As Texans continue the monumental task of Hurricane Harvey recovery, we Floridians are preparing for the worst with Hurricane Irma. Working with vulnerable seniors, we never underestimate the potential effects of dangerous weather. Hurricane planning begins at the start of hurricane season. Anytime even a minor storm approaches, we evaluate and coordinate with each client. With the strength and size of Hurricane Irma, we’re re-emphasizing the seriousness to our clients and families.
Linda Chamberlain, EasyLiving’s founder, was interviewed on CNN about EasyLiving client preparations and senior hurricane safety:
As Linda shared, some families have brought their loved ones into their homes up north to stay well away from the danger. But, many seniors refuse to leave. It’s the same reasons (and fears/emotions) they often give for not moving to Assisted Living or getting help. “I’ve lived here for 50/60/70 years and I’m just fine.” The fear of change (and the idea that they might lose some control/independence) often underlies these statements.
We share a few tips below that are useful in the planning process (even last minute) and dealing with any potential disaster. Check out some of our top resources for hurricane safety for seniors too.
Tips on hurricane safety for seniors from our experts:
- Don’t underestimate the dangers, particularly if you require medication, oxygen, medical treatments or care/assistance. Anyone with chronic disease or disability is vulnerable during and after a storm. Make a plan based on your situation (personal needs, home’s location and preparedness, and alternatives). Do not make these top 5 hurricane planning mistakes.
- Register with the special needs shelters, but use them as a last resort…not your plan. Here’s some important information to know about special needs shelters:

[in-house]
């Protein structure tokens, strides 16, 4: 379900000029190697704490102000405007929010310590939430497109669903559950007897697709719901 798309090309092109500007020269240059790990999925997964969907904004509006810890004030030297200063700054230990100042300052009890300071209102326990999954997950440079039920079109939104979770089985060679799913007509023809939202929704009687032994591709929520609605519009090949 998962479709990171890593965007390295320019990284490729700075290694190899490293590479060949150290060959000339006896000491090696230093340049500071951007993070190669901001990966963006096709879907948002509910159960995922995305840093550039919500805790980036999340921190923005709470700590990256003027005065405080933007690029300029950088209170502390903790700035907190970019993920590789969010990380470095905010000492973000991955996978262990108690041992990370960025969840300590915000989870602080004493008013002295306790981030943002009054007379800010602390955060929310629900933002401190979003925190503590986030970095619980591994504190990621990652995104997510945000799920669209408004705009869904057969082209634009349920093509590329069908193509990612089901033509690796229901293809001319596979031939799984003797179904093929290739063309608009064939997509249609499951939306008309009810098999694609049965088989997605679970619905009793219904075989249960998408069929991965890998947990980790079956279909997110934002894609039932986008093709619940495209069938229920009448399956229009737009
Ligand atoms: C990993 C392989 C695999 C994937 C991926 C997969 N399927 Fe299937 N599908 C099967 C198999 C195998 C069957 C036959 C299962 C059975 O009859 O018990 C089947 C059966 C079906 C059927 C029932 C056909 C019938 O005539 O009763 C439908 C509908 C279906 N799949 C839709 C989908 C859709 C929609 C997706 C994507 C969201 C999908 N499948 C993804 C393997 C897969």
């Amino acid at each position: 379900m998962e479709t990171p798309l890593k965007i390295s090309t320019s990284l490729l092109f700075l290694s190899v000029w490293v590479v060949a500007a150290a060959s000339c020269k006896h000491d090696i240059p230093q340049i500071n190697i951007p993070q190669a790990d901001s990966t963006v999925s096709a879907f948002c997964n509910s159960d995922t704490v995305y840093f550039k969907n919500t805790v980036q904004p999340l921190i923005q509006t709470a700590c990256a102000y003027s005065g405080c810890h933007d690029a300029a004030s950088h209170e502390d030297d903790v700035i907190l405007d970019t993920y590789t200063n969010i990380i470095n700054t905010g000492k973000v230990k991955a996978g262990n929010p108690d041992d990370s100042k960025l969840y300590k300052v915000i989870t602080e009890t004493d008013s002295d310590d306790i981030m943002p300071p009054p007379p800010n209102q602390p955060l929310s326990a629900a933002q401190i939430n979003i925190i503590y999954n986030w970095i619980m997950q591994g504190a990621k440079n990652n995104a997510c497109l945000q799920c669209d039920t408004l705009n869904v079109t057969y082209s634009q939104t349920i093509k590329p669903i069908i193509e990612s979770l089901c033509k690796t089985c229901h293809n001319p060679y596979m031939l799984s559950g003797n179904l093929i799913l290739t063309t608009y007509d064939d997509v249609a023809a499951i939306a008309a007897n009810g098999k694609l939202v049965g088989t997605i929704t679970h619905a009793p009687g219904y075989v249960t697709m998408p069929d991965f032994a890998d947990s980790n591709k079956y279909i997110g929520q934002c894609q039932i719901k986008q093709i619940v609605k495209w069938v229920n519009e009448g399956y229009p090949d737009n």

The Florida Department of Health in Pinellas County and School Board staff these shelters with nurses and other medical personnel. Oxygen is available, but air conditioning may not be available if power is interrupted.
Before going to a shelter, arrange to bring at least a two-week supply of any medications you need along with any needed portable equipment. If you have special diet requirements, be sure to pack your own special non-perishable snacks. For your own comfort, bring items such as bedding, sheets, pillows, and blankets. Cots are available only on a limited basis and are not guaranteed. Special needs shelters do not have hospital beds and cannot assist those with acute medical problems.
- Stock up and count on up to a couple weeks without supplies and utilities if you shelter in place. (In our checklist below you can find supplies as well as commodities that are often in short supply after a storm.)
- Pack well to be prepared if you evacuate. Get our hurricane kit checklist for sheltering in place and evacuating (plus a pet checklist). Don’t forget your important papers, medication supply, and medical history information. Comfort is important to your physical and mental well-being in such stressful situations, so take comfort items, snacks, and something to keep you entertained.
- If your loved one lives in a care facility, find out about their disaster plans and where they may evacuate. How do they plan to communicate with responsible parties?
- Make a communication plan. For those sheltering in place, have a corded phone. Charge up cell phones and have some power banks charged up if possible. Charging the phone in a car can work as a backup too. Coordinate who can check in on your loved one after a storm and make sure you have all contact information.
Hurricane Safety for Seniors: Resources
Hurricane Safety for Seniors: Nine Key Tips
Hurricane Advice for Senior Caregivers
Disaster Management for Alzheimer’s Caregiver: a must-read for anyone caring for a loved one with dementia (at home or at a distance) with caregivers’ experiences, practical tips, and specific resources
Pinellas County, Florida Emergency Management
What to Do After a Hurricane: take caution in the aftermath. For vulnerable seniors, this is perhaps the riskiest time when they’re often without supplies and support for days or weeks. No electricity combined with Florida’s steamy weather makes for more than unpleasant conditions. Warn your loved ones of basic safety precautions. Attempting repairs and outside cleanup leads to many injuries.